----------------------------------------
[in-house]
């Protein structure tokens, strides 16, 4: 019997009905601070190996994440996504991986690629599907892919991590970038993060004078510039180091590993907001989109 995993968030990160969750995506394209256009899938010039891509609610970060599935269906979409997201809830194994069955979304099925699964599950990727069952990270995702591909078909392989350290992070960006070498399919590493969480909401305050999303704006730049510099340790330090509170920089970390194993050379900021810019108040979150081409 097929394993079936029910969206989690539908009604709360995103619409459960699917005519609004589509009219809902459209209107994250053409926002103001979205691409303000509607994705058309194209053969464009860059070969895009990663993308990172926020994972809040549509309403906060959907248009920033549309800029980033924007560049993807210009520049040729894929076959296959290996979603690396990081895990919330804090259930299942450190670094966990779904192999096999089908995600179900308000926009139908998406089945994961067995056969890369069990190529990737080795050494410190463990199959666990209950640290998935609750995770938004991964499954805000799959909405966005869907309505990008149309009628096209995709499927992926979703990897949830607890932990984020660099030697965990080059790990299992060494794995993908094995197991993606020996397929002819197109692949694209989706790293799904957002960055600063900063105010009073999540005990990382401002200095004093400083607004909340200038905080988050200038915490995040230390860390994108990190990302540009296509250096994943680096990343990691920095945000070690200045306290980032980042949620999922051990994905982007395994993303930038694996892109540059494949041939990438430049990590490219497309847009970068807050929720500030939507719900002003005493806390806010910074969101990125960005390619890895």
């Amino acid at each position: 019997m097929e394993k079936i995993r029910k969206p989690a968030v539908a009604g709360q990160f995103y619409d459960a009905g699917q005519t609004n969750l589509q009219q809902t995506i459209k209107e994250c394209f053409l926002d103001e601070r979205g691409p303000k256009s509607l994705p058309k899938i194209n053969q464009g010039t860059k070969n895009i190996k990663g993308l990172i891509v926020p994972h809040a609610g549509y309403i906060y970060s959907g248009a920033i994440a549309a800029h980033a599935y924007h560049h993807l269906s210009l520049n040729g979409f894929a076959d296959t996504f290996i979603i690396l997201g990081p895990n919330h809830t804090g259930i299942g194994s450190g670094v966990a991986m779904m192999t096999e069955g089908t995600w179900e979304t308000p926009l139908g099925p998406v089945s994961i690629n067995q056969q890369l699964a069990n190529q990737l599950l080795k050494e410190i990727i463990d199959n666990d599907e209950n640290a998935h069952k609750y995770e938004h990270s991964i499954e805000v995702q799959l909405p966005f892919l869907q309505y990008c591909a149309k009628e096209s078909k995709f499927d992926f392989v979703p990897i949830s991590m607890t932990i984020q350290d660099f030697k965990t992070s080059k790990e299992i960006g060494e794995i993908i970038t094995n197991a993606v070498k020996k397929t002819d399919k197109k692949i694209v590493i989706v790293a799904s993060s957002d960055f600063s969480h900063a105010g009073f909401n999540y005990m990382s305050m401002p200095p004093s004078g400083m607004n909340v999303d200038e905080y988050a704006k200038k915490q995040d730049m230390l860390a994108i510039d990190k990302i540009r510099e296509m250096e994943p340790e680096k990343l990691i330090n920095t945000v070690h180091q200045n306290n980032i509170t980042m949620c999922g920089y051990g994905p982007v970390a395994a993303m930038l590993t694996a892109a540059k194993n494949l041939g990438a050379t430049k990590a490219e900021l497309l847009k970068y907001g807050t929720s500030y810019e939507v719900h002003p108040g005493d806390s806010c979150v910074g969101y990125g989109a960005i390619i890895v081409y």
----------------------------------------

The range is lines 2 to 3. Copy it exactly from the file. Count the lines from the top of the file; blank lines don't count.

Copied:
């Protein structure tokens, strides 16, 4: 019997009905601070190996994440996504991986690629599907892919991590970038993060004078510039180091590993907001989109 995993968030990160969750995506394209256009899938010039891509609610970060599935269906979409997201809830194994069955979304099925699964599950990727069952990270995702591909078909392989350290992070960006070498399919590493969480909401305050999303704006730049510099340790330090509170920089970390194993050379900021810019108040979150081409 097929394993079936029910969206989690539908009604709360995103619409459960699917005519609004589509009219809902459209209107994250053409926002103001979205691409303000509607994705058309194209053969464009860059070969895009990663993308990172926020994972809040549509309403906060959907248009920033549309800029980033924007560049993807210009520049040729894929076959296959290996979603690396990081895990919330804090259930299942450190670094966990779904192999096999089908995600179900308000926009139908998406089945994961067995056969890369069990190529990737080795050494410190463990199959666990209950640290998935609750995770938004991964499954805000799959909405966005869907309505990008149309009628096209995709499927992926979703990897949830607890932990984020660099030697965990080059790990299992060494794995993908094995197991993606020996397929002819197109692949694209989706790293799904957002960055600063900063105010009073999540005990990382401002200095004093400083607004909340200038905080988050200038915490995040230390860390994108990190990302540009296509250096994943680096990343990691920095945000070690200045306290980032980042949620999922051990994905982007395994993303930038694996892109540059494949041939990438430049990590490219497309847009970068807050929720500030939507719900002003005493806390806010910074969101990125960005390619890895």
């Amino acid at each position: 019997m097929e394993k079936i995993r029910k969206p989690a968030v539908a009604g709360q990160f995103y619409d459960a009905g699917q005519t609004n969750l589509q009219q809902t995506i459209k209107e994250c394209f053409l926002d103001e601070r979205g691409p303000k256009s509607l994705p058309k899938i194209n053969q464009g010039t860059k070969n895009i190996k990663g993308l990172i891509v926020p994972h809040a609610g549509y309403i906060y970060s959907g248009a920033i994440a549309a800029h980033a599935y924007h560049h993807l269906s210009l520049n040729g979409f894929a076959d296959t996504f290996i979603i690396l997201g990081p895990n919330h809830t804090g259930i299942g194994s450190g670094v966990a991986m779904m192999t096999e069955g089908t995600w179900e979304t308000p926009l139908g099925p998406v089945s994961i690629n067995q056969q890369l699964a069990n190529q990737l599950l080795k050494e410190i990727i463990d199959n666990d599907e209950n640290a998935h069952k609750y995770e938004h990270s991964i499954e805000v995702q799959l909405p966005f892919l869907q309505y990008c591909a149309k009628e096209s078909k995709f499927d992926f392989v979703p990897i949830s991590m607890t932990i984020q350290d660099f030697k965990t992070s080059k790990e299992i960006g060494e794995i993908i970038t094995n197991a993606v070498k020996k397929t002819d399919k197109k692949i694209v590493i989706v790293a799904s993060s957002d960055f600063s969480h900063a105010g009073f909401n999540y005990m990382s305050m401002p200095p004093s004078g400083m607004n909340v999303d200038e905080y988050a704006k200038k915490q995040d730049m230390l860390a994108i510039d990190k990302i540009r510099e296509m250096e994943p340790e680096k990343l990691i330090n920095t945000v070690h180091q200045n306290n980032i509170t980042m949620c999922g920089y051990g994905p982007v970390a395994a993303m930038l590993t694996a892109a540059k194993n494949l041939g990438a050379t430049k990590a490219e900021l497309l847009k970068y907001g807050t929720s500030y810019e939507v719900h002003p108040g005493d806390s806010c979150v910074g969101y990125g989109a960005i390619i890895v081409y």